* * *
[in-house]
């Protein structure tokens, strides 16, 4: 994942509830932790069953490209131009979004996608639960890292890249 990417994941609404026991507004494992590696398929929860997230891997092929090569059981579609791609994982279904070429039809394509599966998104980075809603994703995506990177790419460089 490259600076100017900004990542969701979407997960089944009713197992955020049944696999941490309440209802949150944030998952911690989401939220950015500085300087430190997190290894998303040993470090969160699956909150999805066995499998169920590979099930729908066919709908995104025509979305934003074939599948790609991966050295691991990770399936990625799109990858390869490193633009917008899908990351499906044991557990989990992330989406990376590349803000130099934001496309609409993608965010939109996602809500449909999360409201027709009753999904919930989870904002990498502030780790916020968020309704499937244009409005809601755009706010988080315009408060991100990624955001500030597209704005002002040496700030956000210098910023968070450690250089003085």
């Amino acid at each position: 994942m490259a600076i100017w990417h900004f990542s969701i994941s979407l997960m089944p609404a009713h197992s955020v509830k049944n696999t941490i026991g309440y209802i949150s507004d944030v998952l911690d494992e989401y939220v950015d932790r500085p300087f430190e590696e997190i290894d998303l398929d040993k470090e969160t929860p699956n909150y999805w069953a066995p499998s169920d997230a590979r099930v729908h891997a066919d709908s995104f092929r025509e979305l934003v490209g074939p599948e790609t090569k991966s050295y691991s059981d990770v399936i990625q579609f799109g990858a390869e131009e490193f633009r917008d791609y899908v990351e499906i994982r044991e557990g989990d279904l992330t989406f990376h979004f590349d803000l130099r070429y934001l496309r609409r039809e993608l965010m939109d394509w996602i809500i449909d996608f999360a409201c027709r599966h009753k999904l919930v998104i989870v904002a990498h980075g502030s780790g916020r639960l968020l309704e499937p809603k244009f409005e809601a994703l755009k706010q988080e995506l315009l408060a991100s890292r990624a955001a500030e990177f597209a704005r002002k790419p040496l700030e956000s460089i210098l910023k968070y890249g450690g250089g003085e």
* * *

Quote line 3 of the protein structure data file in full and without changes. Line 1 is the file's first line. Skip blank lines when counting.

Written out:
């Amino acid at each position: 994942m490259a600076i100017w990417h900004f990542s969701i994941s979407l997960m089944p609404a009713h197992s955020v509830k049944n696999t941490i026991g309440y209802i949150s507004d944030v998952l911690d494992e989401y939220v950015d932790r500085p300087f430190e590696e997190i290894d998303l398929d040993k470090e969160t929860p699956n909150y999805w069953a066995p499998s169920d997230a590979r099930v729908h891997a066919d709908s995104f092929r025509e979305l934003v490209g074939p599948e790609t090569k991966s050295y691991s059981d990770v399936i990625q579609f799109g990858a390869e131009e490193f633009r917008d791609y899908v990351e499906i994982r044991e557990g989990d279904l992330t989406f990376h979004f590349d803000l130099r070429y934001l496309r609409r039809e993608l965010m939109d394509w996602i809500i449909d996608f999360a409201c027709r599966h009753k999904l919930v998104i989870v904002a990498h980075g502030s780790g916020r639960l968020l309704e499937p809603k244009f409005e809601a994703l755009k706010q988080e995506l315009l408060a991100s890292r990624a955001a500030e990177f597209a704005r002002k790419p040496l700030e956000s460089i210098l910023k968070y890249g450690g250089g003085e």